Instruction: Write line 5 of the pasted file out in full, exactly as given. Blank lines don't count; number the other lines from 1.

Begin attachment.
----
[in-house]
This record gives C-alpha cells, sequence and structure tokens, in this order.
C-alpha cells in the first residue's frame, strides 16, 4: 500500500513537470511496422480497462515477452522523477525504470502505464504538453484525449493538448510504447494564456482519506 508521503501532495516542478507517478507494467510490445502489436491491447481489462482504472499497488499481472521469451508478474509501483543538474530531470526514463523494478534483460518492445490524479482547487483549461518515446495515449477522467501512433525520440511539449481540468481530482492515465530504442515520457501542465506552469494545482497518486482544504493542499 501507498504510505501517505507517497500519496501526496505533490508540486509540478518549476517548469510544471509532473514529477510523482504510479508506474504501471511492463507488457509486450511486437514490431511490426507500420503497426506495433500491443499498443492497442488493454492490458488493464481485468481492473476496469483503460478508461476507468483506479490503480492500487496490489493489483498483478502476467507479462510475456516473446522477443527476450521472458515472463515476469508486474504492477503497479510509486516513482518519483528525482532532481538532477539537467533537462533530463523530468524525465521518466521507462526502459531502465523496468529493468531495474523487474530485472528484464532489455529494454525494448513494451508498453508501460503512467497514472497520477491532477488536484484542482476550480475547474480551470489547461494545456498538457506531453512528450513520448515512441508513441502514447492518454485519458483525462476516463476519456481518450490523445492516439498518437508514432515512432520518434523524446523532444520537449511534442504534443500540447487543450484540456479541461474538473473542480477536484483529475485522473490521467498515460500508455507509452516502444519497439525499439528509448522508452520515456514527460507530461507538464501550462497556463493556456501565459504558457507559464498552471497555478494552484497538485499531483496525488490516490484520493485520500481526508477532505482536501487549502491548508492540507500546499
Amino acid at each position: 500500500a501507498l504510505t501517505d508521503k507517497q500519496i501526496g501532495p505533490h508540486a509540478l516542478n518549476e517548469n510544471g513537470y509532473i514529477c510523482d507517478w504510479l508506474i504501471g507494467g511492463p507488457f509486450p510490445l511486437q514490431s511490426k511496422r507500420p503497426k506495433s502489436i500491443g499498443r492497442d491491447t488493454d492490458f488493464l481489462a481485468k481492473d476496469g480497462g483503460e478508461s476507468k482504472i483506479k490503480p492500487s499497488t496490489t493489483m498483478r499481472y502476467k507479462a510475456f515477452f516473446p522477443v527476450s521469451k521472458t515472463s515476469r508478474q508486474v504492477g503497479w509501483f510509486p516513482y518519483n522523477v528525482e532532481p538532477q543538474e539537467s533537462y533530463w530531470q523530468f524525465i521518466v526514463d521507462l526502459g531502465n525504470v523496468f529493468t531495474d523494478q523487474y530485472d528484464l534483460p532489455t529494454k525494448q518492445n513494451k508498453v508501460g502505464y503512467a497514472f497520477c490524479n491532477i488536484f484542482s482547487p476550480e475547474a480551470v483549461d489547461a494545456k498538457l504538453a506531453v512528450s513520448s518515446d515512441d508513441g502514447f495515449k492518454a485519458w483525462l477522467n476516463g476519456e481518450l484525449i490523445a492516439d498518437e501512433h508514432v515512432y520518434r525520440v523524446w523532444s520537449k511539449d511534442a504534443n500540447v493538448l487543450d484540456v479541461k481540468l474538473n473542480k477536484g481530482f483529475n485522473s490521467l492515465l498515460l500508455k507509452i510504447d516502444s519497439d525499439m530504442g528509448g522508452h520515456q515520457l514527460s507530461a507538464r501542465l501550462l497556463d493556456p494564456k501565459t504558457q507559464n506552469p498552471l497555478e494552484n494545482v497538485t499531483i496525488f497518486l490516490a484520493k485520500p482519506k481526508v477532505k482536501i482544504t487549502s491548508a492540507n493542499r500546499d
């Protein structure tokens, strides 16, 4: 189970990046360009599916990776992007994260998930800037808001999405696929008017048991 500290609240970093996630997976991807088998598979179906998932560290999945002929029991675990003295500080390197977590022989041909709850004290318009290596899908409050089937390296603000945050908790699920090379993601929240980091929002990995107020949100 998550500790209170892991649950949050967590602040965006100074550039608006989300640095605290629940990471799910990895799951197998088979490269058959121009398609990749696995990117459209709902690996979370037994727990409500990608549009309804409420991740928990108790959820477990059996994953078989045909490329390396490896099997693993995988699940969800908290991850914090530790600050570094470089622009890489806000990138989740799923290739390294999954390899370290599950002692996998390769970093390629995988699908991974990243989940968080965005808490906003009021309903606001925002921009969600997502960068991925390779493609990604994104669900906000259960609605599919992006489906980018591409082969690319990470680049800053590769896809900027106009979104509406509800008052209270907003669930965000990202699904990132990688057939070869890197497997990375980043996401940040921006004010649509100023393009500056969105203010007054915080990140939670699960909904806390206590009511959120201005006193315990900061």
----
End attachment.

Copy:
């Protein structure tokens, strides 16, 4: 189970990046360009599916990776992007994260998930800037808001999405696929008017048991 500290609240970093996630997976991807088998598979179906998932560290999945002929029991675990003295500080390197977590022989041909709850004290318009290596899908409050089937390296603000945050908790699920090379993601929240980091929002990995107020949100 998550500790209170892991649950949050967590602040965006100074550039608006989300640095605290629940990471799910990895799951197998088979490269058959121009398609990749696995990117459209709902690996979370037994727990409500990608549009309804409420991740928990108790959820477990059996994953078989045909490329390396490896099997693993995988699940969800908290991850914090530790600050570094470089622009890489806000990138989740799923290739390294999954390899370290599950002692996998390769970093390629995988699908991974990243989940968080965005808490906003009021309903606001925002921009969600997502960068991925390779493609990604994104669900906000259960609605599919992006489906980018591409082969690319990470680049800053590769896809900027106009979104509406509800008052209270907003669930965000990202699904990132990688057939070869890197497997990375980043996401940040921006004010649509100023393009500056969105203010007054915080990140939670699960909904806390206590009511959120201005006193315990900061």